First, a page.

My pre-column anxiety has always been above and beyond the norm, but being that this column is my last preceding my all-too-volatile reflection, my anxiety has heightened considerably. I toyed with different topics, ranging from the benefits of financial independence to social media’s effect on the Arab Spring, but none seemed poignant enough to be the last sane note I leave the column world on.
As cliché as it is, I wanted my last column to be some sort of wise, old, sage-like piece of advice for youngins’ who still have a ways left to go here, but I wasn’t sure which angle to take until it was staring me in the face — literally, in the form of dark circles under my eyes. It’s the notion that in college, less is actually more.
From the day we arrive here as wide-eyed and fresh-faced cherubs, we’re hooked up to an IV of involvement, pumping clubs and organizations through our veins like blood. We’re encouraged to spread ourselves so thinly that our quantity of involvement far exceeds the quality. The college culture is so resume-obsessed that we often focus more on the goal than the destination.
I’ve had first and secondhand experience in over-involvement, and I still find myself catching the “do-er” bug every now and then. In my junior year, I was an Arts and Entertainment Copy Editor on The Oracle, on the Executive Board of the Residence Hall Student Association as treasurer, worked in the Theater Department’s costume shop and hauled along a 19-credit courseload. My over-involvement manifested itself in the poor work I produced, the lack of contact I maintained with my friends and family and the perpetual feeling of exhaustion and incompletion I couldn’t shake.
I know too many people who try to balance so much that they can’t carry everything, and end up toppling over from the weight of their over-commitments. Far too many people throw themselves headfirst into activities they’re not particularly interested in just for another notch on their resume’s belt, and glorify their involvement when it entails half-assing several extracurriculars instead of whole-assing just one concentrated area of interest. I only know a handful of people who are able to balance all their branches of involvement, their job and academics and still manage to be decently-tempered individuals at the end of the day.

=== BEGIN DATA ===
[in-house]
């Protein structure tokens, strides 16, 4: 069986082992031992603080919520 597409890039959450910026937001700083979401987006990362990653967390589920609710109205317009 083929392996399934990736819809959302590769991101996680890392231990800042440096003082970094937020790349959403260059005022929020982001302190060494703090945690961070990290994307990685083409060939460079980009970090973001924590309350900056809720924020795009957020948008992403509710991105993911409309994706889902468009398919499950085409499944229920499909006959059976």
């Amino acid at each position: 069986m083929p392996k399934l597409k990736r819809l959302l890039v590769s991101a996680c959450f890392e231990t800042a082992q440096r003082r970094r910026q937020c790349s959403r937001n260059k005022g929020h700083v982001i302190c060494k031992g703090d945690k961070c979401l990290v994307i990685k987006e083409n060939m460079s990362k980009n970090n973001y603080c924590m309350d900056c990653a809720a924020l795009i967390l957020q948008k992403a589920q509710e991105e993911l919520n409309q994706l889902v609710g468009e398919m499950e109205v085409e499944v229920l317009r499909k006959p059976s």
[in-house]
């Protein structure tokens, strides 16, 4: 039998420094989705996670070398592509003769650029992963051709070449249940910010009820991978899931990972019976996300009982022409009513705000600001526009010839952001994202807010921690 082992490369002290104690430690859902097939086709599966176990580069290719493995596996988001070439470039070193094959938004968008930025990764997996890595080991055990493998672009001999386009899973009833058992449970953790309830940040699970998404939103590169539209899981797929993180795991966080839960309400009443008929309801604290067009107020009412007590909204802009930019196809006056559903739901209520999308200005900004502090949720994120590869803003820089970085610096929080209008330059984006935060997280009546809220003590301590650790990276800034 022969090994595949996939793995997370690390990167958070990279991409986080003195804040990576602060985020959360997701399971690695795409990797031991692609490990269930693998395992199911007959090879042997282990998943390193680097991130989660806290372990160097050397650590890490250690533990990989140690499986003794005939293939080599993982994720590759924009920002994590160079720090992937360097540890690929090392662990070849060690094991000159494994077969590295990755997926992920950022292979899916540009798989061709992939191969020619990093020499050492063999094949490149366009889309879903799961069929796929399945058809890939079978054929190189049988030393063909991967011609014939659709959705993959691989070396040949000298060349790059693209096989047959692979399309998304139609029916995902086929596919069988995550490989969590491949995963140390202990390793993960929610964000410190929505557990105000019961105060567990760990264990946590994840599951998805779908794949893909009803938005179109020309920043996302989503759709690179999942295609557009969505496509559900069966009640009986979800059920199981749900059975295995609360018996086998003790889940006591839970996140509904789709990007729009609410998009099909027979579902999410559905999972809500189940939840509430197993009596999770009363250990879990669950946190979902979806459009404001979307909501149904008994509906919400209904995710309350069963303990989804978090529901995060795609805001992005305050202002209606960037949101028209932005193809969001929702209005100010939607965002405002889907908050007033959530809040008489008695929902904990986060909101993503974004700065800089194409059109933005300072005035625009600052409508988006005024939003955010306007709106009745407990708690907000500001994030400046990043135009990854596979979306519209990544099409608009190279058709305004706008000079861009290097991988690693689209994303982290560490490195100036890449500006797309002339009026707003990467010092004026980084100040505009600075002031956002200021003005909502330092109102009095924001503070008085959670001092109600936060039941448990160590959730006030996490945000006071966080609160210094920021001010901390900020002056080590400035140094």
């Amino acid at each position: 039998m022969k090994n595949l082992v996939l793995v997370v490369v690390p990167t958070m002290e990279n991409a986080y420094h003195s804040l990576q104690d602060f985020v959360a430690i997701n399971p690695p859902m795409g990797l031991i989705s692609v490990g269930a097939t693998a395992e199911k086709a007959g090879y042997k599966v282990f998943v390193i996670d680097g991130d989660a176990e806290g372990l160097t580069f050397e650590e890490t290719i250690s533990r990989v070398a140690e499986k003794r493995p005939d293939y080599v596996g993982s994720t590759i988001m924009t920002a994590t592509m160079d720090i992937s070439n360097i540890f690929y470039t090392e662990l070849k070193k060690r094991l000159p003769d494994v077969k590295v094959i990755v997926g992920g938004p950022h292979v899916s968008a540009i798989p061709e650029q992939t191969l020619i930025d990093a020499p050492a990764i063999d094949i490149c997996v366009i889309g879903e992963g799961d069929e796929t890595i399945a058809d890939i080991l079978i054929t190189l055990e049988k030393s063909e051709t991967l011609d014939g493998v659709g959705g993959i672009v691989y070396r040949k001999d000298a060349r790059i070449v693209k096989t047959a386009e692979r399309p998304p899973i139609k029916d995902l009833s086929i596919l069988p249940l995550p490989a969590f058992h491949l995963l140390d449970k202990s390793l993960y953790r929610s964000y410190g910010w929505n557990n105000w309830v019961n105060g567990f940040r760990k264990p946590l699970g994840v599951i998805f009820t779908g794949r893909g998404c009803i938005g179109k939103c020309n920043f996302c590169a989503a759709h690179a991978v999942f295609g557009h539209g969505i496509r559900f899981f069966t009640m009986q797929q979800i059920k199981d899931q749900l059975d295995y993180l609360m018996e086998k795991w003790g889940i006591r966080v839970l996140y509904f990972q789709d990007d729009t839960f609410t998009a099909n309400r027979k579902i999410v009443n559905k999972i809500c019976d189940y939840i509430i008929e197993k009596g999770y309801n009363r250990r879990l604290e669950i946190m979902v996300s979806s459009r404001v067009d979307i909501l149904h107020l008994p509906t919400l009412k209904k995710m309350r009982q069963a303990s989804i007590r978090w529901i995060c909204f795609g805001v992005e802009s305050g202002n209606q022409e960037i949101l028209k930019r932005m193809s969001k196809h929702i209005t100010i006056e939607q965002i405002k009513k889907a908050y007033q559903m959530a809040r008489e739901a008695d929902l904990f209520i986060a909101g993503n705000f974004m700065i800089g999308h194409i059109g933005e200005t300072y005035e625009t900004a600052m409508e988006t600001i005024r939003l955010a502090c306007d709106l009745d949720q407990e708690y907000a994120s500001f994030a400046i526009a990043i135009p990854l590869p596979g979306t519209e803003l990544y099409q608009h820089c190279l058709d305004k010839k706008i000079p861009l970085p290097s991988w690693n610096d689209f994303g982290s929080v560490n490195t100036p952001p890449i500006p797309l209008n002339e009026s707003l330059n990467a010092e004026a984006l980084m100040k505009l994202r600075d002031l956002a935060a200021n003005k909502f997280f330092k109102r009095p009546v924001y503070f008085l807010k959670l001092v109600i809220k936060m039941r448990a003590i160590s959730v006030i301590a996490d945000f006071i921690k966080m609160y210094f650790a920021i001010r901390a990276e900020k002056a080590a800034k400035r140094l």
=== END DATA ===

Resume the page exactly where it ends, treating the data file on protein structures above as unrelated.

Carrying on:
This isn’t to say students shouldn’t get involved and branch out when they arrive as wide-eyed, fresh-faced cherubs but, at some point, they should either reign in their interests or learn how to balance them. A person who hones in on their skills and shows progression in one area of involvement has a far more impressive resume than someone who jumps from activity to activity with no concrete contribution or lasting ripple.
I made it out of my junior year alive (barely), and promised myself to never be that over-involved again. I will always be a chronic “do-er” at heart and at the base of it all, I know it’s because I work best under pressure (which perhaps is what drove me to journalism), but I understand my limits. Less is more.